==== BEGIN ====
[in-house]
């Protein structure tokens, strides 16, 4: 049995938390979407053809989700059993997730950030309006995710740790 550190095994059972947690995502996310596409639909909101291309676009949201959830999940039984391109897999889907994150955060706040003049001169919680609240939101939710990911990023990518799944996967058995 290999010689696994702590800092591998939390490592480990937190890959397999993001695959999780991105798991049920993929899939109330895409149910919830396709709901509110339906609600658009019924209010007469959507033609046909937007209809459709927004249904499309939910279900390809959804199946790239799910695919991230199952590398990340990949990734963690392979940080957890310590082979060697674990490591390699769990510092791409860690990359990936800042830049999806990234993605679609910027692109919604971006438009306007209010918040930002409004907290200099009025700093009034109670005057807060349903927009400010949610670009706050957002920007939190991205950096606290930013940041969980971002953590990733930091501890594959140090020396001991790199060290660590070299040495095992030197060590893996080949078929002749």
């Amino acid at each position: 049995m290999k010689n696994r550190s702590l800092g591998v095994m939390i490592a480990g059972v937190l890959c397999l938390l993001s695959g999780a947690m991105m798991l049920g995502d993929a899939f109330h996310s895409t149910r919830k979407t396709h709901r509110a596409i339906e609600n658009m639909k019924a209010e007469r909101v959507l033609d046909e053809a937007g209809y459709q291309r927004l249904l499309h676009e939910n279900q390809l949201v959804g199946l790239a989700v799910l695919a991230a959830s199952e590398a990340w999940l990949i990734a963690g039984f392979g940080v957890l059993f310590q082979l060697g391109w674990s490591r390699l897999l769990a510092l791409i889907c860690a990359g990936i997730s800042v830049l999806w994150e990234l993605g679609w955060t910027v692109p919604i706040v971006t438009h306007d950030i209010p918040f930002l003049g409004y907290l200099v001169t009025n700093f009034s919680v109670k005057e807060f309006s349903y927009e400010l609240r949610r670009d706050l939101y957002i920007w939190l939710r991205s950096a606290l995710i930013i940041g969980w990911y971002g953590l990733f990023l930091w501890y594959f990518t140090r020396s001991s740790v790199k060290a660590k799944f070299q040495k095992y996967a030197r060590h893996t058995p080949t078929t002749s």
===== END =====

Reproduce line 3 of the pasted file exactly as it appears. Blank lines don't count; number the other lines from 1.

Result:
């Amino acid at each position: 049995m290999k010689n696994r550190s702590l800092g591998v095994m939390i490592a480990g059972v937190l890959c397999l938390l993001s695959g999780a947690m991105m798991l049920g995502d993929a899939f109330h996310s895409t149910r919830k979407t396709h709901r509110a596409i339906e609600n658009m639909k019924a209010e007469r909101v959507l033609d046909e053809a937007g209809y459709q291309r927004l249904l499309h676009e939910n279900q390809l949201v959804g199946l790239a989700v799910l695919a991230a959830s199952e590398a990340w999940l990949i990734a963690g039984f392979g940080v957890l059993f310590q082979l060697g391109w674990s490591r390699l897999l769990a510092l791409i889907c860690a990359g990936i997730s800042v830049l999806w994150e990234l993605g679609w955060t910027v692109p919604i706040v971006t438009h306007d950030i209010p918040f930002l003049g409004y907290l200099v001169t009025n700093f009034s919680v109670k005057e807060f309006s349903y927009e400010l609240r949610r670009d706050l939101y957002i920007w939190l939710r991205s950096a606290l995710i930013i940041g969980w990911y971002g953590l990733f990023l930091w501890y594959f990518t140090r020396s001991s740790v790199k060290a660590k799944f070299q040495k095992y996967a030197r060590h893996t058995p080949t078929t002749s």